**This page looks much better when viewed in a browser which supports current web standards**

Skip navigation bars (site navigation repeated at foot of page)


Using NMR to study the diffusion of drugs in heterogeneous media

Melissa Sharp

Melissa Sharp (previous student, left the group in 2007)


In the pharmaceutical industry there is a big interest in investigating how to encapsulate drugs, in order to optimise delivery to the desired site in the human body.
Drugs can be divided into four classes, depending on their solubility and their adsorption by the delivery site. Ideally, the solubility and adsorption of drugs is high, making administration of drugs simpler. However, for so-called Class IV drugs both solubility and adsorption are low, making administration extremely difficult and a high dose of the drug is typically required. For this type of drug it is vital to have a better understanding of how they can be solubilised as well as the interactions between the drug and the solubilising system.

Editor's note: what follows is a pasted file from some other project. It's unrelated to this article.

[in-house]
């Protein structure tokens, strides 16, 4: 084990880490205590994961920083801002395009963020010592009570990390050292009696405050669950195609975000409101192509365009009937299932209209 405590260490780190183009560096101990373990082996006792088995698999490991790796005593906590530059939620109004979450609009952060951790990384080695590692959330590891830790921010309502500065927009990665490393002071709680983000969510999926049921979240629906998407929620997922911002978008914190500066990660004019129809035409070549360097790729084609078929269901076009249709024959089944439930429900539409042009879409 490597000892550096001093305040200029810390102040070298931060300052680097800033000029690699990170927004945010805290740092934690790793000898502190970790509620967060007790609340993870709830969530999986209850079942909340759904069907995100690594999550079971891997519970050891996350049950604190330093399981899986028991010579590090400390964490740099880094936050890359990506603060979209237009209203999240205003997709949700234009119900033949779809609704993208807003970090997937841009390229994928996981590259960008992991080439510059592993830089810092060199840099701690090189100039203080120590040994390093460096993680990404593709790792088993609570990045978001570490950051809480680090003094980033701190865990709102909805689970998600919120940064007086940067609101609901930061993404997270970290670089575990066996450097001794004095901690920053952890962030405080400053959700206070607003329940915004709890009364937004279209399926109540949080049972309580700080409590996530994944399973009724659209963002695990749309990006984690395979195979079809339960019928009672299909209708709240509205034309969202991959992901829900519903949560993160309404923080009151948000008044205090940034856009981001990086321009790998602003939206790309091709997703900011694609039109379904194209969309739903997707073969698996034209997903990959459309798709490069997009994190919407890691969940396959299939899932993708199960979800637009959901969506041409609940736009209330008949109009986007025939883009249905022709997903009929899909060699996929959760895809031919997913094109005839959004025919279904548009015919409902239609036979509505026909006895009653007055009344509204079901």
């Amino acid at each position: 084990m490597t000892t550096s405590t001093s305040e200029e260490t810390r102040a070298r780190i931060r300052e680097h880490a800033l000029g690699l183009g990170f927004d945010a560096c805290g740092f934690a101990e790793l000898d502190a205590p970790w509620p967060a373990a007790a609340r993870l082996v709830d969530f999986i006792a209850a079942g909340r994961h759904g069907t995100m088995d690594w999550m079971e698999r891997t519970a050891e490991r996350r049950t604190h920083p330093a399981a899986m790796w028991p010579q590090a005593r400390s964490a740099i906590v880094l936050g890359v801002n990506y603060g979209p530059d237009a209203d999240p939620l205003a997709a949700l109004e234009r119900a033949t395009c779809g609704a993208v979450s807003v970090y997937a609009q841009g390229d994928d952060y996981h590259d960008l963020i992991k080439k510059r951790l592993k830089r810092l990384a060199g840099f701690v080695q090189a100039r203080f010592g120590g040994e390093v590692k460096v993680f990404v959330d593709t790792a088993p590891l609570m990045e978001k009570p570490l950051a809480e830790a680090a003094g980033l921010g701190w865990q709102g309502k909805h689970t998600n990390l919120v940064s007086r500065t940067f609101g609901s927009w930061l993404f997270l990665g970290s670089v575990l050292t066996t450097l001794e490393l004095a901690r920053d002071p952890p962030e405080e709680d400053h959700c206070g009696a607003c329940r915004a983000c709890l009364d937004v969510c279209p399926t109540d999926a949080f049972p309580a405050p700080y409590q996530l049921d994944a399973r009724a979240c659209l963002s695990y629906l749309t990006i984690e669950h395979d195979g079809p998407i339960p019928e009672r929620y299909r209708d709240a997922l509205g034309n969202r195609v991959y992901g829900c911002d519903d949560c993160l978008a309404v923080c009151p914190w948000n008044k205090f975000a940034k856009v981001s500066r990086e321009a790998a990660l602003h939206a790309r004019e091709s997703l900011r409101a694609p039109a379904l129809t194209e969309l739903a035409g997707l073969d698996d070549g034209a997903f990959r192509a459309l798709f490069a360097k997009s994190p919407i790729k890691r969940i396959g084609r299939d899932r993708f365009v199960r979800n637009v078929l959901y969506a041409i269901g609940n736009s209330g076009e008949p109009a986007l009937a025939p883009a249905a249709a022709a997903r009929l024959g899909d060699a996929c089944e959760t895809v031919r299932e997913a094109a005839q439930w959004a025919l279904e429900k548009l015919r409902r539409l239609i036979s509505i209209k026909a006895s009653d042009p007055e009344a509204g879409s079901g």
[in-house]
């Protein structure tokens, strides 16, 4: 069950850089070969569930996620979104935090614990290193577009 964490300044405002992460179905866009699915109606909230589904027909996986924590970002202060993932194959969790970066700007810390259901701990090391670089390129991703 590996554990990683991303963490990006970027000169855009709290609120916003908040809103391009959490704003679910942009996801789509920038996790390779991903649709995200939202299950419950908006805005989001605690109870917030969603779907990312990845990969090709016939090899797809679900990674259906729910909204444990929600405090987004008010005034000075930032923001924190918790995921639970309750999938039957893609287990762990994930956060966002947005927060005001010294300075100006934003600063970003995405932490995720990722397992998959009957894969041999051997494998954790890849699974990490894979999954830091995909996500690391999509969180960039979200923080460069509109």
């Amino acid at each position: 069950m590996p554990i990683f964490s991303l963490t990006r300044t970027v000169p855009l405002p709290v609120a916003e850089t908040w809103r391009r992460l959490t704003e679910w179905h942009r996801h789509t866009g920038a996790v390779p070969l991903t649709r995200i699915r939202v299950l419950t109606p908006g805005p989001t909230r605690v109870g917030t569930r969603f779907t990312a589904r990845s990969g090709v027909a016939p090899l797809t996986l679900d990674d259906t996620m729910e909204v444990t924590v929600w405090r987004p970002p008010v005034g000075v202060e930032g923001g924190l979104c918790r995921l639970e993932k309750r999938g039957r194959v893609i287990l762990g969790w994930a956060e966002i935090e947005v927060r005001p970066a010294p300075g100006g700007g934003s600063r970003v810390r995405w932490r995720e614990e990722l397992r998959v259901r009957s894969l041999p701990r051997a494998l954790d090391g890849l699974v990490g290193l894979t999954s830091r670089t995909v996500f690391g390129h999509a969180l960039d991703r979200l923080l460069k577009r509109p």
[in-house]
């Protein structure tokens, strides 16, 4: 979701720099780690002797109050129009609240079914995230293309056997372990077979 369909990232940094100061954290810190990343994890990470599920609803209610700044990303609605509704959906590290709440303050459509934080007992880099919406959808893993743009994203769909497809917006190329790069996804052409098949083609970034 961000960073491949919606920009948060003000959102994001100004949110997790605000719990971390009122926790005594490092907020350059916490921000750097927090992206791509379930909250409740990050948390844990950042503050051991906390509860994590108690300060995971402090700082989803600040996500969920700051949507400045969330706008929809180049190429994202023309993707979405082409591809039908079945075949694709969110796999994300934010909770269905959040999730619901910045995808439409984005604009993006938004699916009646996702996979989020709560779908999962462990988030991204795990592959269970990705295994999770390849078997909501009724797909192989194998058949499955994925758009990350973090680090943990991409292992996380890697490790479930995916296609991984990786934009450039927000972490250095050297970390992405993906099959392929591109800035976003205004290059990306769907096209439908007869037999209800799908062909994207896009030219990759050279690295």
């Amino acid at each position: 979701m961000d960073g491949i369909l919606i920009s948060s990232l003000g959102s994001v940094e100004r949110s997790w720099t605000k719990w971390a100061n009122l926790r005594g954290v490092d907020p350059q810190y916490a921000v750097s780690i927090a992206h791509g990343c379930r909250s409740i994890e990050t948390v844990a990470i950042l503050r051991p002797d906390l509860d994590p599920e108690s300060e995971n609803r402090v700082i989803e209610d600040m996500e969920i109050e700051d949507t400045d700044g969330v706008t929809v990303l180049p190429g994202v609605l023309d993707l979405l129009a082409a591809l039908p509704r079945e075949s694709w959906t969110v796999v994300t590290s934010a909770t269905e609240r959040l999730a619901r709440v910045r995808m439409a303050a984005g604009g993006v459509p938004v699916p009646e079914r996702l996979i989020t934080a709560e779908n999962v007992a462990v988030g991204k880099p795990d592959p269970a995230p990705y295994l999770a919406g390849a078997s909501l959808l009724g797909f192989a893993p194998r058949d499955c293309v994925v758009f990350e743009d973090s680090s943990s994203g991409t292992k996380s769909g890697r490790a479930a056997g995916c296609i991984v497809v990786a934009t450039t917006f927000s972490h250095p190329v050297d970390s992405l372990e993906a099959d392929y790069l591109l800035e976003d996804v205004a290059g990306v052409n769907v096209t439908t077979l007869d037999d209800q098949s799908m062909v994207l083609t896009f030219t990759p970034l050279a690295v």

Initially we are focusing on the Pluronic triblock copolymer micelles. The various phases formed by these polymers, such as the micellar liquid and the cubic gel phase, can be used as a model system for drug delivery vehicles.
There is a considerable interest in the use of block copolymers for the purpose of encapsulation, due to similarities between polymeric micelles and natural carriers, and it is possible for the micelles to mimic aspects of the biological transport system.
We are looking to swell the polymeric micelles in order to increase their drug capacity.

I would like to thank Astrazeneca and EPSRC for funding this project.

Astrazeneca logo EPSRC logo